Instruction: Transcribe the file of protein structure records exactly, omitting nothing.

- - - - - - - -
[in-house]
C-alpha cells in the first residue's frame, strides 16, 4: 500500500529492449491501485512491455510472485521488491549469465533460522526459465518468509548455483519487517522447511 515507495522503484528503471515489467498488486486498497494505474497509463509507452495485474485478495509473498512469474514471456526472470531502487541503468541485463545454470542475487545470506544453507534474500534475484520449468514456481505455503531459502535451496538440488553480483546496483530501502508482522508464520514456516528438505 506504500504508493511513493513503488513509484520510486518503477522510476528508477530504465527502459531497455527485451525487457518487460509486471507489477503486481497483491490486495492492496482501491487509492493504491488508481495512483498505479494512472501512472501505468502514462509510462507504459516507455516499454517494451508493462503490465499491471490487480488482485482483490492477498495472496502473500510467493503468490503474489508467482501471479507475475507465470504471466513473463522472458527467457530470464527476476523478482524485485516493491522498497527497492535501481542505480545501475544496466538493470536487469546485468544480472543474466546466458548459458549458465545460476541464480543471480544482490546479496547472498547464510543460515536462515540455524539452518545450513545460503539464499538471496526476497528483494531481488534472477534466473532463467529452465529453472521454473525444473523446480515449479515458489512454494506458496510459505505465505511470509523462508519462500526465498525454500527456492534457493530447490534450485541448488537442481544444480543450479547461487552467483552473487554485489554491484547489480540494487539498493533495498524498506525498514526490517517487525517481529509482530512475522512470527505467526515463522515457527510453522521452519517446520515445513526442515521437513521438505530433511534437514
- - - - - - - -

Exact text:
[in-house]
C-alpha cells in the first residue's frame, strides 16, 4: 500500500529492449491501485512491455510472485521488491549469465533460522526459465518468509548455483519487517522447511 515507495522503484528503471515489467498488486486498497494505474497509463509507452495485474485478495509473498512469474514471456526472470531502487541503468541485463545454470542475487545470506544453507534474500534475484520449468514456481505455503531459502535451496538440488553480483546496483530501502508482522508464520514456516528438505 506504500504508493511513493513503488513509484520510486518503477522510476528508477530504465527502459531497455527485451525487457518487460509486471507489477503486481497483491490486495492492496482501491487509492493504491488508481495512483498505479494512472501512472501505468502514462509510462507504459516507455516499454517494451508493462503490465499491471490487480488482485482483490492477498495472496502473500510467493503468490503474489508467482501471479507475475507465470504471466513473463522472458527467457530470464527476476523478482524485485516493491522498497527497492535501481542505480545501475544496466538493470536487469546485468544480472543474466546466458548459458549458465545460476541464480543471480544482490546479496547472498547464510543460515536462515540455524539452518545450513545460503539464499538471496526476497528483494531481488534472477534466473532463467529452465529453472521454473525444473523446480515449479515458489512454494506458496510459505505465505511470509523462508519462500526465498525454500527456492534457493530447490534450485541448488537442481544444480543450479547461487552467483552473487554485489554491484547489480540494487539498493533495498524498506525498514526490517517487525517481529509482530512475522512470527505467526515463522515457527510453522521452519517446520515445513526442515521437513521438505530433511534437514